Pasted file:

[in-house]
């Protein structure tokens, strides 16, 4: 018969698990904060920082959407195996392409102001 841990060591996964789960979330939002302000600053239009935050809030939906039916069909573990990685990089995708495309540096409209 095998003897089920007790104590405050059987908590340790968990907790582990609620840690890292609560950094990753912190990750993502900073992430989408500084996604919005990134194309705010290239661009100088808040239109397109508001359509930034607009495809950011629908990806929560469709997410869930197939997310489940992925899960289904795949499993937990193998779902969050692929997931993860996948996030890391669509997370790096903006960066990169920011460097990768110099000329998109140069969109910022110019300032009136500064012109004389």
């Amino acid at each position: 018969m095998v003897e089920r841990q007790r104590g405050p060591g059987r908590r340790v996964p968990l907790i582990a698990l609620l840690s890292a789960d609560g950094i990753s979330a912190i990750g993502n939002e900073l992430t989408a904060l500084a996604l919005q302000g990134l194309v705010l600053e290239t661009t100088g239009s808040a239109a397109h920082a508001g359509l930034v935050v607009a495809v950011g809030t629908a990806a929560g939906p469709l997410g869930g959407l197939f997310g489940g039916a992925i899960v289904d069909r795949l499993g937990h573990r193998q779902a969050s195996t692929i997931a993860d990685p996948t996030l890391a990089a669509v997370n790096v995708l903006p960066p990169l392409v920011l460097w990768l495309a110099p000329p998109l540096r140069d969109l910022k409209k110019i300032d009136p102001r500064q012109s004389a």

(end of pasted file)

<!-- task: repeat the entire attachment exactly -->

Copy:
[in-house]
């Protein structure tokens, strides 16, 4: 018969698990904060920082959407195996392409102001 841990060591996964789960979330939002302000600053239009935050809030939906039916069909573990990685990089995708495309540096409209 095998003897089920007790104590405050059987908590340790968990907790582990609620840690890292609560950094990753912190990750993502900073992430989408500084996604919005990134194309705010290239661009100088808040239109397109508001359509930034607009495809950011629908990806929560469709997410869930197939997310489940992925899960289904795949499993937990193998779902969050692929997931993860996948996030890391669509997370790096903006960066990169920011460097990768110099000329998109140069969109910022110019300032009136500064012109004389």
């Amino acid at each position: 018969m095998v003897e089920r841990q007790r104590g405050p060591g059987r908590r340790v996964p968990l907790i582990a698990l609620l840690s890292a789960d609560g950094i990753s979330a912190i990750g993502n939002e900073l992430t989408a904060l500084a996604l919005q302000g990134l194309v705010l600053e290239t661009t100088g239009s808040a239109a397109h920082a508001g359509l930034v935050v607009a495809v950011g809030t629908a990806a929560g939906p469709l997410g869930g959407l197939f997310g489940g039916a992925i899960v289904d069909r795949l499993g937990h573990r193998q779902a969050s195996t692929i997931a993860d990685p996948t996030l890391a990089a669509v997370n790096v995708l903006p960066p990169l392409v920011l460097w990768l495309a110099p000329p998109l540096r140069d969109l910022k409209k110019i300032d009136p102001r500064q012109s004389a």